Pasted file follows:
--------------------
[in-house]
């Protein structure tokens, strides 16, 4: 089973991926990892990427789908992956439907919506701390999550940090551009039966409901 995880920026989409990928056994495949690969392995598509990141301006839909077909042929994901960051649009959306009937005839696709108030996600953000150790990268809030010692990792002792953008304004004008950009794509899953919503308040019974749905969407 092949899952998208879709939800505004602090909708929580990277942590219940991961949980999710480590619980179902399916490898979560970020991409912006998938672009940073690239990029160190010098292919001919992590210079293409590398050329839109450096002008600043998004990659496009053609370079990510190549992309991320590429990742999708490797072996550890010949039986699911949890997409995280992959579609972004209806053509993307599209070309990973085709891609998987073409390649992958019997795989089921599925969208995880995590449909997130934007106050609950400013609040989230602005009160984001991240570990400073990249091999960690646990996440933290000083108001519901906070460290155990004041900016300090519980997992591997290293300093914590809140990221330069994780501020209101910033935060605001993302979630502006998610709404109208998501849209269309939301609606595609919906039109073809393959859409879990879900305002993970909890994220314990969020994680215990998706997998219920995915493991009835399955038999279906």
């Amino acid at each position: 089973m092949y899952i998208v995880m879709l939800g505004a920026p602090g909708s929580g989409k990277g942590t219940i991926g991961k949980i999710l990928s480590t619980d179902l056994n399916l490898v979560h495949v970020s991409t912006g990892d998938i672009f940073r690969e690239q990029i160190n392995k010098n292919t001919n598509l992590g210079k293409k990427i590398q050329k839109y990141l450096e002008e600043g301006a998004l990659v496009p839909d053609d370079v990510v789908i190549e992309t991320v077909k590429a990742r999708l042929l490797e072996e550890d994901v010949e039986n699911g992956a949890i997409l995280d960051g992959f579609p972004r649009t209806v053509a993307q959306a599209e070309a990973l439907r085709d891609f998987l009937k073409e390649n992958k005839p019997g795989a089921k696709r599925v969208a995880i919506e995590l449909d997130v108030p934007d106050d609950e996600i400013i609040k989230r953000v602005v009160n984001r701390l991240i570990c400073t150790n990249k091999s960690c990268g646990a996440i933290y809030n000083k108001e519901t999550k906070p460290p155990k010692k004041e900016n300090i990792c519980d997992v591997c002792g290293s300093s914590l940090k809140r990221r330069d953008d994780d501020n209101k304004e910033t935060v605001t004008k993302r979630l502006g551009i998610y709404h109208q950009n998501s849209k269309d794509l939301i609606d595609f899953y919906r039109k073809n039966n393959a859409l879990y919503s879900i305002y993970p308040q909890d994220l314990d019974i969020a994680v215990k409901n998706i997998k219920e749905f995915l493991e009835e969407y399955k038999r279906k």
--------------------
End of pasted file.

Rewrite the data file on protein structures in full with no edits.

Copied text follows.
[in-house]
């Protein structure tokens, strides 16, 4: 089973991926990892990427789908992956439907919506701390999550940090551009039966409901 995880920026989409990928056994495949690969392995598509990141301006839909077909042929994901960051649009959306009937005839696709108030996600953000150790990268809030010692990792002792953008304004004008950009794509899953919503308040019974749905969407 092949899952998208879709939800505004602090909708929580990277942590219940991961949980999710480590619980179902399916490898979560970020991409912006998938672009940073690239990029160190010098292919001919992590210079293409590398050329839109450096002008600043998004990659496009053609370079990510190549992309991320590429990742999708490797072996550890010949039986699911949890997409995280992959579609972004209806053509993307599209070309990973085709891609998987073409390649992958019997795989089921599925969208995880995590449909997130934007106050609950400013609040989230602005009160984001991240570990400073990249091999960690646990996440933290000083108001519901906070460290155990004041900016300090519980997992591997290293300093914590809140990221330069994780501020209101910033935060605001993302979630502006998610709404109208998501849209269309939301609606595609919906039109073809393959859409879990879900305002993970909890994220314990969020994680215990998706997998219920995915493991009835399955038999279906």
């Amino acid at each position: 089973m092949y899952i998208v995880m879709l939800g505004a920026p602090g909708s929580g989409k990277g942590t219940i991926g991961k949980i999710l990928s480590t619980d179902l056994n399916l490898v979560h495949v970020s991409t912006g990892d998938i672009f940073r690969e690239q990029i160190n392995k010098n292919t001919n598509l992590g210079k293409k990427i590398q050329k839109y990141l450096e002008e600043g301006a998004l990659v496009p839909d053609d370079v990510v789908i190549e992309t991320v077909k590429a990742r999708l042929l490797e072996e550890d994901v010949e039986n699911g992956a949890i997409l995280d960051g992959f579609p972004r649009t209806v053509a993307q959306a599209e070309a990973l439907r085709d891609f998987l009937k073409e390649n992958k005839p019997g795989a089921k696709r599925v969208a995880i919506e995590l449909d997130v108030p934007d106050d609950e996600i400013i609040k989230r953000v602005v009160n984001r701390l991240i570990c400073t150790n990249k091999s960690c990268g646990a996440i933290y809030n000083k108001e519901t999550k906070p460290p155990k010692k004041e900016n300090i990792c519980d997992v591997c002792g290293s300093s914590l940090k809140r990221r330069d953008d994780d501020n209101k304004e910033t935060v605001t004008k993302r979630l502006g551009i998610y709404h109208q950009n998501s849209k269309d794509l939301i609606d595609f899953y919906r039109k073809n039966n393959a859409l879990y919503s879900i305002y993970p308040q909890d994220l314990d019974i969020a994680v215990k409901n998706i997998k219920e749905f995915l493991e009835e969407y399955k038999r279906k």